Each scenario differs significantly in its purpose. Some use cases are implemented out of convenience, while others are required because of technical specifications.
There are two major categories of use cases for combining HTTP with Kafka. In terms of cloud-native architectures, this can be divided into the management plane (i.e., administration and configuration) and the data plane (i.e., producing and consuming data).
Management plane with HTTP and Kafka
The management and administration of a Kafka cluster involve various tasks, such as:
- Cluster management: Creation of a cluster, expanding or shrinking a cluster, etc.
- Cluster configuration: Management of Kafka topics, consumer groups, key management, role-based access control (RBAC), etc.
- CI/CD and DevOps integration: HTTP APIs are the most popular way to build delivery pipelines and automate administration, instead of using Python or other alternative scripting options.
- Data governance: Tools for data lineage, data catalogs, and policy enforcement need to be configured using APIs.
- 3rd party monitoring integration: Connect metrics APIs, alerts, and other notifications into systems like Datadog, Slack, etc.
Data plane with HTTP and Kafka
Many scenarios require or prefer the usage of REST APIs for producing and consuming messages to/from Kafka, such as
- Natural request-response applications such as mobile apps: These applications and the frameworks almost always require integration via HTTP and request-response. WebSockets, Server-Sent Events (SSE), and similar concepts are a better fit for data streaming with Kafka. They are in the client framework, though often not supported.
- Legacy application and third-party tool integration: Legacy applications, standard software, and traditional middleware are often proprietary. The only integration capabilities are HTTP/REST. Extract, transform, load (ETL), enterprise service bus (ESB), and other third-party tools are complementary to data streaming with Kafka. Mainframe integration using REST APIs from COBOL to Kafka is another example.
- API gateway: Most API management tools do not provide native support for data streaming and Kafka today and only work on top of REST interfaces. Kafka (via the REST interface) and API management are still very complementary for some use cases, such as service monetization or integration with partner systems.
- Other programming languages: Kafka provides Java and Scala clients. Confluent provides and supports additional clients, including Python, .NET, C, C++, and Go. More Kafka clients exist from the community, including Erlang, Kotlin, Node.js, PHP, Ruby, and Rust. Many of these community clients are not battle tested or supported. Therefore, calling the REST API from your favorite programming language is sometimes the better and easier option. Others, such as COBOL on the mainframe, don’t even provide a Kafka client at all. Hence, a REST API is the only viable solution.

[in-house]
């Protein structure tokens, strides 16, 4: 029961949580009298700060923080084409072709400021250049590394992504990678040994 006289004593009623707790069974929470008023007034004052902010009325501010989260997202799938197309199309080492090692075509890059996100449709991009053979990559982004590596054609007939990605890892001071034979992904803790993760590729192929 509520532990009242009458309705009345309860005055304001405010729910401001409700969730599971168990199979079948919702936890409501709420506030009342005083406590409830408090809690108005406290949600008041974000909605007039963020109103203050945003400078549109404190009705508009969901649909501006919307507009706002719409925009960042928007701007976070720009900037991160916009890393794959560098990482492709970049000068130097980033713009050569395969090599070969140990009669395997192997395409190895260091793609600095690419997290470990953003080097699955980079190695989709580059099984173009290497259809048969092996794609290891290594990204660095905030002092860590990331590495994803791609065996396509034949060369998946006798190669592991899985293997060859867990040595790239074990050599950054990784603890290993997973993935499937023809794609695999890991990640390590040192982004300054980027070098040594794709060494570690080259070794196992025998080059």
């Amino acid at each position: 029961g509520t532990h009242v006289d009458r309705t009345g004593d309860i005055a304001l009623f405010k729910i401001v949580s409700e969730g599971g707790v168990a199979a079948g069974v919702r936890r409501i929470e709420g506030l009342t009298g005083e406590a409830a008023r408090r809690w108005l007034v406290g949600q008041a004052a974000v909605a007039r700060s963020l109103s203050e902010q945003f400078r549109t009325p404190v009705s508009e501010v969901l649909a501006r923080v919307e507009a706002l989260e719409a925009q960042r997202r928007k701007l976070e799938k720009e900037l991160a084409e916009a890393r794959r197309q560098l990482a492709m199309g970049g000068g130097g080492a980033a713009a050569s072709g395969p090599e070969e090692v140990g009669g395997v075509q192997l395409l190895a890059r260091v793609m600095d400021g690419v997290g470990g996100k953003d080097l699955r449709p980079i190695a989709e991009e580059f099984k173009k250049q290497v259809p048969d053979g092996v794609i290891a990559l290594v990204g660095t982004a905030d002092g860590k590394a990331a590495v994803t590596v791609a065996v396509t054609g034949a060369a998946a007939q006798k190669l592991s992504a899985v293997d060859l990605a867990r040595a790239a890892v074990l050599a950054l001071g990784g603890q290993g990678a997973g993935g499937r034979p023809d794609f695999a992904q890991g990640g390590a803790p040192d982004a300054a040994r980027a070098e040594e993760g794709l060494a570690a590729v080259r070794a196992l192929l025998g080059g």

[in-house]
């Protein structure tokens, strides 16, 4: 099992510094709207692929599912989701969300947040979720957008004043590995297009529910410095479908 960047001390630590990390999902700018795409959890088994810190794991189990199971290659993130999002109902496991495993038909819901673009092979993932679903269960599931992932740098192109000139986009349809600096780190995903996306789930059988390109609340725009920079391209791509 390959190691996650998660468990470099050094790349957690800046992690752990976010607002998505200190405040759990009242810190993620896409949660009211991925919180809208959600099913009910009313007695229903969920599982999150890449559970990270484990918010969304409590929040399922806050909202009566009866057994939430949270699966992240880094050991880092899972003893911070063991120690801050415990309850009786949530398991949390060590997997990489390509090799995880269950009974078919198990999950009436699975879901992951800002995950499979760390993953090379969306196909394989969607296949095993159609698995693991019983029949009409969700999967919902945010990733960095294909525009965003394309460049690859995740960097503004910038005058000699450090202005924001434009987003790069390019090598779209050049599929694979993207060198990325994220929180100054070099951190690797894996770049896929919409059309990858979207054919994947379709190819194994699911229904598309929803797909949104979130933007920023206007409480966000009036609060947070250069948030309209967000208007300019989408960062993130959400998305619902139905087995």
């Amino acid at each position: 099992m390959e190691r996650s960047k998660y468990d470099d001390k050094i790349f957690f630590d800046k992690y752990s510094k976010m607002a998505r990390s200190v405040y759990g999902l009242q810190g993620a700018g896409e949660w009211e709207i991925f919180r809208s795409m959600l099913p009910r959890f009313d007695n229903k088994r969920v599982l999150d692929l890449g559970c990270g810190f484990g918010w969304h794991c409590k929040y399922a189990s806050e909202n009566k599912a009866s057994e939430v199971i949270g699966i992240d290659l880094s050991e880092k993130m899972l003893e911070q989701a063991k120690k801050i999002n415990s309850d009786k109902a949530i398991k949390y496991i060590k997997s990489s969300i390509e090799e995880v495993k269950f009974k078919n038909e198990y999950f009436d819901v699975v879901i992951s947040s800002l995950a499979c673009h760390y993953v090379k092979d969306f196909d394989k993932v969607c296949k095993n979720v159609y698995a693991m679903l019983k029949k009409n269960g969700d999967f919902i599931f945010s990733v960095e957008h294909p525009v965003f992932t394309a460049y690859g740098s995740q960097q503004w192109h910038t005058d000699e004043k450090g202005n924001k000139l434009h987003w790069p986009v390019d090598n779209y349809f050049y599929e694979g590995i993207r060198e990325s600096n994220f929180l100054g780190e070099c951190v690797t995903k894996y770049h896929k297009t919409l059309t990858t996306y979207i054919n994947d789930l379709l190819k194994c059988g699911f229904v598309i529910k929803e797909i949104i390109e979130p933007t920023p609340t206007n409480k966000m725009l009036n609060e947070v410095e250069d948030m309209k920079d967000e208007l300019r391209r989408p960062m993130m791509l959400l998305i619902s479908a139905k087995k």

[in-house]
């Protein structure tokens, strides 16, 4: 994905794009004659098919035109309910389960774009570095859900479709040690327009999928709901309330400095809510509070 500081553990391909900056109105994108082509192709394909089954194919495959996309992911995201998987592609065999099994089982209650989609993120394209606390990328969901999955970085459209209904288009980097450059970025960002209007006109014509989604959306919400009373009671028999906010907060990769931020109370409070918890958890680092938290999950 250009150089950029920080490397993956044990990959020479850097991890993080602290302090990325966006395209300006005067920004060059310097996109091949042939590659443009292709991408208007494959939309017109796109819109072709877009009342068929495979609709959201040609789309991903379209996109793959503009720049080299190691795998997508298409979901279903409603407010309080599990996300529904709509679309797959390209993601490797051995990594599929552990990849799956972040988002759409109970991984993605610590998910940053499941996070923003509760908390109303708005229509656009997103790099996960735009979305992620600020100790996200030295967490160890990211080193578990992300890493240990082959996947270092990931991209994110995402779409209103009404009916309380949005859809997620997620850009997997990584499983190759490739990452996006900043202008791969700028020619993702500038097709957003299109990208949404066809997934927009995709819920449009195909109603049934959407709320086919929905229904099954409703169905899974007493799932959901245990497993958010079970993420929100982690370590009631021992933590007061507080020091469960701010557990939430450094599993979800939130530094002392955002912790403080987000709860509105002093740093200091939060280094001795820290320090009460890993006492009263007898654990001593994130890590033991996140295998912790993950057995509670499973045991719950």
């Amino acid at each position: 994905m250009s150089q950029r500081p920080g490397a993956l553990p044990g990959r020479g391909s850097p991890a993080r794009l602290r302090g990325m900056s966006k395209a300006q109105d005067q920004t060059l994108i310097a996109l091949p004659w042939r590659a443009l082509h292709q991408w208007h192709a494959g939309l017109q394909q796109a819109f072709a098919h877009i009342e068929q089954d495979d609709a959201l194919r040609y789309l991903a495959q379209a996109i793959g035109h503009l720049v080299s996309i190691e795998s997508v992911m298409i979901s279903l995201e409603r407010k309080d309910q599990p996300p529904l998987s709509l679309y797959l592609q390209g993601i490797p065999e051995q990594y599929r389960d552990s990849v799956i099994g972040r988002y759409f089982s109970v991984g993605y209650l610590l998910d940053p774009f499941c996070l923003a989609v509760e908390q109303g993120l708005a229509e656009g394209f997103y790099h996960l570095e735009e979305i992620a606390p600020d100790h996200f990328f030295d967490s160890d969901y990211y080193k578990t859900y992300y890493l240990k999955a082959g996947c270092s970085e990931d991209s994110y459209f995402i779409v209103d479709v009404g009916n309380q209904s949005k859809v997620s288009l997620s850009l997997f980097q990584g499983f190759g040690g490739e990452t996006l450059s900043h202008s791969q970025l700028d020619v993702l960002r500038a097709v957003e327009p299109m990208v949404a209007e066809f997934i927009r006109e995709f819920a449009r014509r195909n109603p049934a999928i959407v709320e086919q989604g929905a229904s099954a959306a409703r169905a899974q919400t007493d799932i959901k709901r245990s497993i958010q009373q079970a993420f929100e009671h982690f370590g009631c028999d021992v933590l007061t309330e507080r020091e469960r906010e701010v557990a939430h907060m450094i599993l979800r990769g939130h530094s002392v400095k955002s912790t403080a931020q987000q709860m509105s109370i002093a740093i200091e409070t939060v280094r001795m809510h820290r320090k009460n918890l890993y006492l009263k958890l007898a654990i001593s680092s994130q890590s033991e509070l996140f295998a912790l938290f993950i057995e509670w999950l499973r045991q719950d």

Example: HTTP + Kafka with Confluent REST Proxy
The Confluent REST Proxy has been around for a long time and is available under the Confluent Community License. Many companies use it in production as a management plane and data plane as a self-managed component in conjunction with open source Apache Kafka, Confluent Platform, or Confluent Cloud.
While not being a lawyer, the short version is that you can use the Confluent REST Proxy for free – even for your production workloads at any scale – as long as you don’t build a competitive cloud service with it (say, e.g., the “AWS Kafka HTTP Proxy”) and charge per hour or volume for the serverless offering.
The Confluent REST Proxy and REST APIs are separated into both a data plane and a management plane:
While some applications require both, in many scenarios, only one or the other is used.
The management plane is typically used for very low throughout and a few API calls. The data plane, on the other hand, varies. Many applications produce and consume data continuously. The biggest limitation of the REST Proxy data plane is that it is a synchronous request-response protocol.
What scale and volumes does a REST Proxy for Kafka support?
Don’t underestimate the power of the REST Proxy as a data plane because Kafka provides batch capabilities to scale up to many parallel REST Proxy instances. There are deployments where four REST Proxy instances can handle ~20,000 events per second, which is sufficient for many use cases.
Many HTTP use cases do not require millions of events per second. Hence, the Confluent REST Proxy is often good enough. This is even true for many IoT use cases I have seen in the wild where devices or machines connect to Kafka via HTTP.
How does HTTP’s streaming data transfer fit into the architecture?
Please note that chunked transfer encoding is a streaming data transfer mechanism available in version 1.1 of HTTP. In chunked transfer encoding, the data stream is divided into a series of non-overlapping “chunks”. The chunks are sent out and received independently of one another.
Some Kafka REST Produce APIs support a streaming mode that allows sending multiple records over a single stream. The stream remains open unless explicitly terminated. The streaming mode can be achieved by setting an additional header “Transfer-Encoding: chunked” on the initial request. Check if your favorite Kafka proxy or cloud API supports the HTTP streaming mode.
Architecture options for Kafka + Rest Proxy
Different deployment options exist for the Confluent REST Proxy:
The self-managed REST Proxy instance or cluster of instances (as a “dedicated node”) is still decoupled from the open-open source Kafka broker or commercial Confluent Server. This is the ideal option for a data plane to produce and consume messages.